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Over-the-Wall
Basic Post-Einsteinian Discovery Technique
for Creative Solution-Finding

by Win Wenger, Ph.D.

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Background
Most of this presentation is a single experience, a hands-on encounter with a combination Socratic and Einsteinian procedure known as "Over-the-Wall." The remainder of this brief is a script of step-by-step instructions for solving problems or finding answers by means of this method. Our hope is that, with the experience you receive here, plus this script of step-by-step instructions, you will be able to carry forward freely to address any and all issues around you with full creative ingenuity by means of this specific method.

For this procedure you need another person as a live listener, or a tape recorder as "potential listener," which evokes from you a response very different from when you use a purely imaginary listener or "describe to yourself."

The "Over-the-Wall" procedure has been called other things as well—the "Revealed Surprise" method and the "Sudden Answer Space" Method. Although it is a receptive visualization—meaning that you give your subtler resources the opportunity to surprise you with what they provide you in answer—"Over-the-Wall" is also in part a directed visualization. The directed part is an imaginary, beautiful garden, bounded on one side by a high wall beyond which you are requested not to look for the time being. Beyond the wall let there be an answer space, the scene where your answer is put on display for you.

Please note:  The picture below is not intended to substitute for your own imagery, though it may be helpful to some people in going for a wealth of detail in what they can describe there. For problem-solving purposes one needs to work with one's own, spontaneous imagery, rather than with the directed imagery which such a picture represents.

Photography by Elan Sun Star
Photography by Elan Sun Star
 

The garden provides:

  • A running start for your describing interior experience, and brings on visual experience even in some who did not initially get imagery in efforts at Image-Streaming.

  • An experience of beauty, further involving those beauty-respondent sectors of your brain and mind whose insight we are seeking to discover.

  • A "safe space," where you can simply relax into the pleasures of relating the experience, without concern over the problem which is already being taken care of at other levels of your mind.
The wall provides:
  • A convenient screen, beyond which the stage can be set by your subtler faculties for displaying whatever the answer is to be, without interference from your conscious mind and expectations.

  • An opportunity for suddenness, a threshold we can cross abruptly to catch by surprise—and be surprised by—our first impression of what that answer is, regardless of our prior expectations.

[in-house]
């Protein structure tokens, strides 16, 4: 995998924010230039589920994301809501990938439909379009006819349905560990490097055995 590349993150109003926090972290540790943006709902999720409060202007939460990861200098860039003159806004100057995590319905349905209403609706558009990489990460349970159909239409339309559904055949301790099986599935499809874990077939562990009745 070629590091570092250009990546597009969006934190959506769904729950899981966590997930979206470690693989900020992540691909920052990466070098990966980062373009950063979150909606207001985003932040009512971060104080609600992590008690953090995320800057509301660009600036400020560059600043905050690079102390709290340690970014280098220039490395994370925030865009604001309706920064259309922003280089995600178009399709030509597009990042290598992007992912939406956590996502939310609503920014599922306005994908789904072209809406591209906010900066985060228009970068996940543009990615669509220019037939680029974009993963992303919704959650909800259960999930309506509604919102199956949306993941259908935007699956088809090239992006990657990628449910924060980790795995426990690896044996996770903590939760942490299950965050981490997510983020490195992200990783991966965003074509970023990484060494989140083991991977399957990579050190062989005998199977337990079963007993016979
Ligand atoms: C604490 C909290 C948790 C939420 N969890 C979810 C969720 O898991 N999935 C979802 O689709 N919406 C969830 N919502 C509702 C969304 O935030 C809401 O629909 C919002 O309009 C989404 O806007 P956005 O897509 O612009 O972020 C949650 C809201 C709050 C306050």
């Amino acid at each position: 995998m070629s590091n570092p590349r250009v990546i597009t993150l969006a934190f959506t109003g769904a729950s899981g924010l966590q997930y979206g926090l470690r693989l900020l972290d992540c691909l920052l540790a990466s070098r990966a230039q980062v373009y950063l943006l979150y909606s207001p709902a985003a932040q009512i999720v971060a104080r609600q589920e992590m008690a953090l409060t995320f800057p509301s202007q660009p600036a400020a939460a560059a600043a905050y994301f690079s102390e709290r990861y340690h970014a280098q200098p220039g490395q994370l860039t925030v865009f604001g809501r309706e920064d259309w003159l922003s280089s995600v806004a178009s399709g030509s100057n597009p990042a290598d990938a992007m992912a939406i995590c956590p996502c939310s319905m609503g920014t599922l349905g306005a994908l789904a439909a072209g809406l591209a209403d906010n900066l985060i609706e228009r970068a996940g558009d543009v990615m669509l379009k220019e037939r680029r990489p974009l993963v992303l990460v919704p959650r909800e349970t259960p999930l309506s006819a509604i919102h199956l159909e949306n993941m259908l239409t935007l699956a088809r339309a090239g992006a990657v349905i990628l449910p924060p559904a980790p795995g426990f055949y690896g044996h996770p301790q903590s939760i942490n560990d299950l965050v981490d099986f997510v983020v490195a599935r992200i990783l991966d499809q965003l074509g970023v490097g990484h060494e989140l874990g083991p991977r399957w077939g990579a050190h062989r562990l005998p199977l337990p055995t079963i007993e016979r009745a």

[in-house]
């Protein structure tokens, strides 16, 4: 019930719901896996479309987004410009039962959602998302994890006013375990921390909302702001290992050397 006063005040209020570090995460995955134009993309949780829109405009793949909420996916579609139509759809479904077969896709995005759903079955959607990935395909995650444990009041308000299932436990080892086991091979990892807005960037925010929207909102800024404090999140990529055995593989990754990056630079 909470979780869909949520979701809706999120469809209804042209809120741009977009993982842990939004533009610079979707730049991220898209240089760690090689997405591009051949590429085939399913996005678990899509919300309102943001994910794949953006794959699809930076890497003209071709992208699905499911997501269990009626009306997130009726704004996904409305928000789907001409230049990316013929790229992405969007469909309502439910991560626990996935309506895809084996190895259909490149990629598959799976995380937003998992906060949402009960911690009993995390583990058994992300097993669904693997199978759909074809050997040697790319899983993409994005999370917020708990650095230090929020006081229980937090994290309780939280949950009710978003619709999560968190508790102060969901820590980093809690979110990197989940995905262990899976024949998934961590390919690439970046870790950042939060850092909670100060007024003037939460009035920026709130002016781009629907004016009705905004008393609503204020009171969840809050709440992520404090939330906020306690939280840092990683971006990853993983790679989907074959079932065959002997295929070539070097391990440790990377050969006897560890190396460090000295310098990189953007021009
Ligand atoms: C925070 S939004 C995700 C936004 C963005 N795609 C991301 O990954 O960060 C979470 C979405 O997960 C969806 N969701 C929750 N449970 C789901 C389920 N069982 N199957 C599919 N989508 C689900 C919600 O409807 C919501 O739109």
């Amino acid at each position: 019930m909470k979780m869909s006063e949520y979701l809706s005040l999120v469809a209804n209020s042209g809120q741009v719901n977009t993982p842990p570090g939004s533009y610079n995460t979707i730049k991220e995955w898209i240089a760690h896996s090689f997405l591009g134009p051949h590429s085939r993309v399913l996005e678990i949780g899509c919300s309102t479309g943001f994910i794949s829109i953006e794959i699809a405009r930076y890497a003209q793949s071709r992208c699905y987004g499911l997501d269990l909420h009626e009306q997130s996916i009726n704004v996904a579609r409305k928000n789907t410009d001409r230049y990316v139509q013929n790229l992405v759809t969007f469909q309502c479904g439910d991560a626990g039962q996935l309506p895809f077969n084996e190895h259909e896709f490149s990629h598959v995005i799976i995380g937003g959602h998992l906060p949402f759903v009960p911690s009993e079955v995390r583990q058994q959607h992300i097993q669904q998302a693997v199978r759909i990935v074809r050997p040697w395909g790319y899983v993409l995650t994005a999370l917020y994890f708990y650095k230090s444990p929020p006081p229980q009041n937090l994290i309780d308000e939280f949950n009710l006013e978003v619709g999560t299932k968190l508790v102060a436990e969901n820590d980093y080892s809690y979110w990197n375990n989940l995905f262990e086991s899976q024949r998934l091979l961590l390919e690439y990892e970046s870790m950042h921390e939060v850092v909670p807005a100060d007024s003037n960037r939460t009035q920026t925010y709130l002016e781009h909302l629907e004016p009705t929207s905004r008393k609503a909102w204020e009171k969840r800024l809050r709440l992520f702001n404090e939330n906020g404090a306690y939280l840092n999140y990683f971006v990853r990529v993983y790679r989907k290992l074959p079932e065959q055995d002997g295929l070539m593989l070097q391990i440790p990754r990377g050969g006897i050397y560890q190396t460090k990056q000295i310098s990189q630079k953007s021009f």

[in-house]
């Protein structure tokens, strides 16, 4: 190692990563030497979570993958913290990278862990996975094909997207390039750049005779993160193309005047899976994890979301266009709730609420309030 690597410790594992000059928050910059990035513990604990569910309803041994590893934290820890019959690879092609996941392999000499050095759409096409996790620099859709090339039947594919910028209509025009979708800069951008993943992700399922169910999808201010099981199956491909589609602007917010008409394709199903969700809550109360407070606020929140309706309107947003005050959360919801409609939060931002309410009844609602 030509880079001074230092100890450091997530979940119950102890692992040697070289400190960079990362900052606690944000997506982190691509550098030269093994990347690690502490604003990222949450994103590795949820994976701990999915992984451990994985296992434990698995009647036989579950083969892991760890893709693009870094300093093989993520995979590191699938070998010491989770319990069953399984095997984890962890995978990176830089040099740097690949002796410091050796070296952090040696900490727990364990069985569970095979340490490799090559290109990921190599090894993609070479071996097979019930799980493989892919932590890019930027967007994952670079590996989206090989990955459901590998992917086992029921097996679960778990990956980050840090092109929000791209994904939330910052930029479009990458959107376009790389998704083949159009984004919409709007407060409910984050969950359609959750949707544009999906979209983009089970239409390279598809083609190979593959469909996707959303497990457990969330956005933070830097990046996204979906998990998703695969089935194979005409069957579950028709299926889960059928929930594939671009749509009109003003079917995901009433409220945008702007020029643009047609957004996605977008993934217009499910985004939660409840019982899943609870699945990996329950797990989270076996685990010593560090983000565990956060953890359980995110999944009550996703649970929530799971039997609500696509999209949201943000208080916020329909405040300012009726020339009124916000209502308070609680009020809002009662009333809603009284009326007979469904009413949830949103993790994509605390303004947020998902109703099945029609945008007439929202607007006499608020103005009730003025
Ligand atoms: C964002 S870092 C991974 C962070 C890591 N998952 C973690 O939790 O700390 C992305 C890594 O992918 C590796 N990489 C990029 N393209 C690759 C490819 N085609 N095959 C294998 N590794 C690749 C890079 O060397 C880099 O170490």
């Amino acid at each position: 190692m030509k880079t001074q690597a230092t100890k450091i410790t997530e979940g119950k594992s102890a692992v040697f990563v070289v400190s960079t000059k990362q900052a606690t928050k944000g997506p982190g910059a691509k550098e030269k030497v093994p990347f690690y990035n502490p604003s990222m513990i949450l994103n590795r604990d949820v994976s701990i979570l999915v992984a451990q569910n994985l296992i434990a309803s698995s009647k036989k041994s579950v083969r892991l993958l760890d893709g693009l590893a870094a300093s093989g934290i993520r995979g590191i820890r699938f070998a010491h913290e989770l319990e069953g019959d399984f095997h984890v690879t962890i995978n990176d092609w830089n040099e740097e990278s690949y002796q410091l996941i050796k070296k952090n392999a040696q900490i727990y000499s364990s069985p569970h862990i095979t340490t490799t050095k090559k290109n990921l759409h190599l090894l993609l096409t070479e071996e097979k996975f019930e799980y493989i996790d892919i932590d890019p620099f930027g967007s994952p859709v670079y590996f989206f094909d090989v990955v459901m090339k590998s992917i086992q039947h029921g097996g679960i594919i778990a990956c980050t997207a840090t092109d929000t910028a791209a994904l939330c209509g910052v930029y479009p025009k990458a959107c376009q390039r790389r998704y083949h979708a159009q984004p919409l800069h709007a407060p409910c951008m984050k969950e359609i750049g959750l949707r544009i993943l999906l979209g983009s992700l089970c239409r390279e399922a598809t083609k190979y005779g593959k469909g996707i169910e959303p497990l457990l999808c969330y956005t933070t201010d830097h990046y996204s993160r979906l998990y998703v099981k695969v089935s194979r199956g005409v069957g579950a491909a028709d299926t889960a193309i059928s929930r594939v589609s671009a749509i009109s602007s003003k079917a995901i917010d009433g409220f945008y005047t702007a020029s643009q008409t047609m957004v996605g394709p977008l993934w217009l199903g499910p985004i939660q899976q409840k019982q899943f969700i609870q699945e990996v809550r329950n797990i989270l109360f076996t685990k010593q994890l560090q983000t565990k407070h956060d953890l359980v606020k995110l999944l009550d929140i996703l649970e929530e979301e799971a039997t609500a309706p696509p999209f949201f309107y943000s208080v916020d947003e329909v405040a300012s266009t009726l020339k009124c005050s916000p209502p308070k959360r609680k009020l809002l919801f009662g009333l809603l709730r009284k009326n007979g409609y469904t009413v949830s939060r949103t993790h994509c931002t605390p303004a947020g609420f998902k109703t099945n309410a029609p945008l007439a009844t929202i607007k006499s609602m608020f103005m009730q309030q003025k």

The Answer Space, screened from our interference by that wall, allows us entire worlds if need be as the stage upon which the (hopefully surprising) answer will be displayed. The only limits upon the process are those we put there ourselves. The Answer Space can also be a space for Image-Streaming (if you go over the wall without an agenda, as distinct from being in pursuit of a specific answer to a specific issue). With slight modifications, the Answer Space can be made to reveal inventions, new scientific discoveries, new arts and art forms, and even—new methods for solving problems!

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Choose a question
The first step at this point is for you, now, to choose some question or issue you would really like to find the answer to, and to apply it to the following procedure. The question can bear on your personal life, your job, your career, your community, national or world problems, even scientific or technical problems—so long as you passionately do want to find its answer. (That is far more arousing to your subtler, more comprehensive faculties than some trivial or trick question would be.)

You will get better results with "Over-the-Wall" on open-field type questions, as distinct from "yes/no." For example, "What's the best way to earn a raise from my boss," instead of "Should I ask my boss for a raise?" This gives your faculties some room to work in to show you what they perceive in the context of your question.

Your question will win better results if its answer can be made into some sort of "win-win" situation, with creation of positive value, instead of resulting in someone else's loss or harm, as in picking the right purchases in the stock market, or horses in a race, or lottery numbers. See the above example, which has both you and your boss "win" contrasted to "How can I extract a raise from my boss?" That more sensitive part of you, which gives better answers because it takes so many more factors into account than can our word-plodding conscious thinking minds, also takes more interests (and longer-term interests) into account!